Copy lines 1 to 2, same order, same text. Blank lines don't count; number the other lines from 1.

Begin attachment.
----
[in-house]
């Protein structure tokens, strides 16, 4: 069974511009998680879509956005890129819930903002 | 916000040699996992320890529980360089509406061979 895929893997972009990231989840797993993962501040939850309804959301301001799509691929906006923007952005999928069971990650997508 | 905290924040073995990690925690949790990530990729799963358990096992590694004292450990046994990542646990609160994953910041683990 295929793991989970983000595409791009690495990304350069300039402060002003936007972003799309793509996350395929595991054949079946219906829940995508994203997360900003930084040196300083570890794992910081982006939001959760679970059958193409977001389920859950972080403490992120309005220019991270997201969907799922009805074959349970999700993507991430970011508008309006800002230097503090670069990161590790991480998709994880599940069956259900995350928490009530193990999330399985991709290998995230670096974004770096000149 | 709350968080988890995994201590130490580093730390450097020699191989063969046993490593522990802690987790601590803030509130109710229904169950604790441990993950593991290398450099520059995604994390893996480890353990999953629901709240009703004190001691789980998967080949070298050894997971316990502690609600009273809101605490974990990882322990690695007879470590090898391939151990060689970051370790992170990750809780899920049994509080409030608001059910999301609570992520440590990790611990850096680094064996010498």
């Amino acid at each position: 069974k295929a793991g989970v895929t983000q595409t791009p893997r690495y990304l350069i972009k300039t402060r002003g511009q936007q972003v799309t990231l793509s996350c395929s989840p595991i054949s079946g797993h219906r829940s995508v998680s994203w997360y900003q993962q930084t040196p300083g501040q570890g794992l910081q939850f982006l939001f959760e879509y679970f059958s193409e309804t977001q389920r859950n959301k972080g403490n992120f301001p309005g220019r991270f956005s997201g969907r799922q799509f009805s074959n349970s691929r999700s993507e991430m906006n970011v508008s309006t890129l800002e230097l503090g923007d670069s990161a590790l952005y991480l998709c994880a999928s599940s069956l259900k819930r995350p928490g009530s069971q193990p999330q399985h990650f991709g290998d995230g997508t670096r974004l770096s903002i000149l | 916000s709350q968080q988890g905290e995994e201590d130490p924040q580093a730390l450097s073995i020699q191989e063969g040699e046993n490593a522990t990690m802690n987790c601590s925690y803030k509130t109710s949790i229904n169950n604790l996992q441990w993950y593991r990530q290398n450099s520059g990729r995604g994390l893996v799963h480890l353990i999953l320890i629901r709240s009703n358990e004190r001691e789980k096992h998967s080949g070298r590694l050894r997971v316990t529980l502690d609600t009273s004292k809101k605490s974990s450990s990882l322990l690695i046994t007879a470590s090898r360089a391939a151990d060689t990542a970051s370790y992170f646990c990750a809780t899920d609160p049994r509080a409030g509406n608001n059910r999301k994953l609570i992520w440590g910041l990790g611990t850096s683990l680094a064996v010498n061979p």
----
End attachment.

[in-house]
């Protein structure tokens, strides 16, 4: 069974511009998680879509956005890129819930903002 | 916000040699996992320890529980360089509406061979 895929893997972009990231989840797993993962501040939850309804959301301001799509691929906006923007952005999928069971990650997508 | 905290924040073995990690925690949790990530990729799963358990096992590694004292450990046994990542646990609160994953910041683990 295929793991989970983000595409791009690495990304350069300039402060002003936007972003799309793509996350395929595991054949079946219906829940995508994203997360900003930084040196300083570890794992910081982006939001959760679970059958193409977001389920859950972080403490992120309005220019991270997201969907799922009805074959349970999700993507991430970011508008309006800002230097503090670069990161590790991480998709994880599940069956259900995350928490009530193990999330399985991709290998995230670096974004770096000149 | 709350968080988890995994201590130490580093730390450097020699191989063969046993490593522990802690987790601590803030509130109710229904169950604790441990993950593991290398450099520059995604994390893996480890353990999953629901709240009703004190001691789980998967080949070298050894997971316990502690609600009273809101605490974990990882322990690695007879470590090898391939151990060689970051370790992170990750809780899920049994509080409030608001059910999301609570992520440590990790611990850096680094064996010498």